It’s easy to explain why Corbyn proves popular


On the day that David Cameron went to see the Queen before he left number 10 for the last time, a Radio 4 journalist, speaking in hushed, reverential tones, compared it to when Winston Churchill left office.

The previous day another Radio 4 broadcaster was considering the Corbyn phenomenon.

He mused out loud that there must be a personality cult around the figure of the Labour leader; why else was he proving so popular?

He didn’t mention Stalin, but he might as well have done.

This is the means by which propaganda is instilled in us, in the form of images which we absorb almost unconsciously, and which then frame the debate.

That such a radical reconstruction of the truth was taking place in the context of the news – a supposed source of objectivity – shows how insidious the process is.

Corbyn is almost always described as “hard left” while his rivals in the Labour Party are referred to as “moderates”.

Well I have news for the reporter who was unable to figure out why Corbyn remains so popular, despite the media’s best efforts to undermine him: it has nothing to do with his personality. It’s his policies.

I read somewhere that the Labour Party under its previous leadership would have been incapable of creating the NHS.

And there’s the point. A Labour Party that is not committed to public services, to public ownership, to public investment and to redistribution of wealth, isn’t really a Labour Party at all.

It’s just a re-branded Tory Party with a red rose for its logo.

John Nicholson of the Scottish National Party, describing the way Corbyn was treated by the Parliamentary Labour Party, referred to their “visceral hatred from the word go”.

He said, “If I was a young Labour voter, I think I would find the behaviour of Labour backbenchers utterly frustrating: surely there has to be some sort of respect for the duly elected leader.”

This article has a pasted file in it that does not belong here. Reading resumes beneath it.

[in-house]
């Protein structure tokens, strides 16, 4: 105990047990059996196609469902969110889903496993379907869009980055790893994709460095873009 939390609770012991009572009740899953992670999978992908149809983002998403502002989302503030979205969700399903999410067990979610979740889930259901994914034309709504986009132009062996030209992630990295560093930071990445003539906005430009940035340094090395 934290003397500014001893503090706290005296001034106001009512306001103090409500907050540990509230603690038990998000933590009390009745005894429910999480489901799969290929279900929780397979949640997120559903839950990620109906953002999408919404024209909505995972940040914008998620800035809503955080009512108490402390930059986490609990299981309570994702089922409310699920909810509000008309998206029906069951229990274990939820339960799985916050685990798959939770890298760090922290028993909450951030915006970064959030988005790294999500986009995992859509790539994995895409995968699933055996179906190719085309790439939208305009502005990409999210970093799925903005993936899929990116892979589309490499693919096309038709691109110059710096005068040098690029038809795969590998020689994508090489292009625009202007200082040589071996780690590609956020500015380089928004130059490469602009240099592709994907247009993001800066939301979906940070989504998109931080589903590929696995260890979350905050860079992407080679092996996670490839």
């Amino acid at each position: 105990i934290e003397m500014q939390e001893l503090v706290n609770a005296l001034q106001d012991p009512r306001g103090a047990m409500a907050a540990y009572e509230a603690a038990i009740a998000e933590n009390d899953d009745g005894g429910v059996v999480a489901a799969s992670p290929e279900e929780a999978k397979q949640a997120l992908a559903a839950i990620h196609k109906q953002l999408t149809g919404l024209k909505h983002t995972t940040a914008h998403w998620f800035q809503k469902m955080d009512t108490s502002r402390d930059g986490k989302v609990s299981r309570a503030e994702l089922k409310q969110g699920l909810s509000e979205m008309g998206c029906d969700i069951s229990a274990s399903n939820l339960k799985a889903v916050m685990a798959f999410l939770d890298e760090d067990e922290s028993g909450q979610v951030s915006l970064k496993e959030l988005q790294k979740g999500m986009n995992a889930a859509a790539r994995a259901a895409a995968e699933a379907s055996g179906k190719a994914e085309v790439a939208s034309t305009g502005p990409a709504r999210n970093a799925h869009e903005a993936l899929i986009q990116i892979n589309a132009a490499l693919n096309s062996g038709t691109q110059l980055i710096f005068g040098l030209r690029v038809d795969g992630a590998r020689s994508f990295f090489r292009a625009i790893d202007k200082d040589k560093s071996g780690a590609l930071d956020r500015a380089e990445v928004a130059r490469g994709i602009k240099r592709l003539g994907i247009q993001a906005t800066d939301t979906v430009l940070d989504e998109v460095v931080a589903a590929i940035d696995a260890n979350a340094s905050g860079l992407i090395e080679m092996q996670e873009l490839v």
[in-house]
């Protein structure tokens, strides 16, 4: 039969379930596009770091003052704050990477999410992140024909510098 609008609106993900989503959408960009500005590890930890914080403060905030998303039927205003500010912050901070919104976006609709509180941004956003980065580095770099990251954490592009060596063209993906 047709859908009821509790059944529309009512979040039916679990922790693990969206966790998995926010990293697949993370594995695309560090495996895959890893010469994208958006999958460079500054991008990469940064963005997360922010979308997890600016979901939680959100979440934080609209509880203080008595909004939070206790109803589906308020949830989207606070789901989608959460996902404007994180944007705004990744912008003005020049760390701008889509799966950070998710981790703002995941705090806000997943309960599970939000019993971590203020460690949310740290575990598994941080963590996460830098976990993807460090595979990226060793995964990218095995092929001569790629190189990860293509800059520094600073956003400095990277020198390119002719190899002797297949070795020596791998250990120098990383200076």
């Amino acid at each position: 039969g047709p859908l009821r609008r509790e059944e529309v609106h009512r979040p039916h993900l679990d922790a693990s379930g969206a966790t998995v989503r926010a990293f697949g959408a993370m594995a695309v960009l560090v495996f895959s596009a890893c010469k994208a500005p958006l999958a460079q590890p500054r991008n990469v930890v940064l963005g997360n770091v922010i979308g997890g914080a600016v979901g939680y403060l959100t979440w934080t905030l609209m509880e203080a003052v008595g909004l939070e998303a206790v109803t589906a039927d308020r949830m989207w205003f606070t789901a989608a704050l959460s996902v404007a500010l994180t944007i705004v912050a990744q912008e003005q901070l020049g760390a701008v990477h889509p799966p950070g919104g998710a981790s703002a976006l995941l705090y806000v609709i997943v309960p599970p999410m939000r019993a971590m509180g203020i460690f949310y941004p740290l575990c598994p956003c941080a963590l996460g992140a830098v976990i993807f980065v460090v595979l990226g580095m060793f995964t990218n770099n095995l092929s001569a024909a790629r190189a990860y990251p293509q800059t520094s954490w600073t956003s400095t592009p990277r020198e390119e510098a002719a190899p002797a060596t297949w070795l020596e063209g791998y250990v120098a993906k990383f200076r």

It seems almost certain that Corbyn will be re-elected in the autumn.

It is also fairly obvious that the war of attrition from the backbenches will continue. What this means for the future of the Labour Party is unclear.


Letters in response to this column from members of the Labour Party

The Whitstable Gazette.
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  1. JC’s policies are true Labour ones. The last thing he would want is a personality cult. We supporters also value his complete lack of ego and self-interest, his political integrity. ONE politician we CAN trust!


  2. People have seen things which should not have been seen because they should not have happened. The war on Iraq, the expenses scandal, selling questions. Then there is the News of the World. The editor went in one door marked Blair and came out the same door which was now marked Cameron. Things we would and have been jailed for decades for merits a knighthood for those in power. All these and more.
    The along comes a man in whom people can have faith. His party rebels because he puts the brakes on the gravy train, the jobs for life system of banking and beuracracy we see about us all the time. See Stephanie Flanders goes from being the economic correspondent to a position in a financial institution which caused the crash of 2008 without so much as a glance at what it might look like.
    Martin Bell predicted this time would come and he was right.


  3. Paying off the deficit is a meaningless phrase. Paying off public debt has a meaning. Attempting to reduce government deficits is meaningful albeit that is an unnecessary and right wing policy.

    When the private sector underspends or saves, given that the national income balance sheet accounts have to balance, the government has to be in deficit.

    To put this another way, every pound of government red ink is a pound of private sector black ink. The public deficit mirrors private savings out of income.


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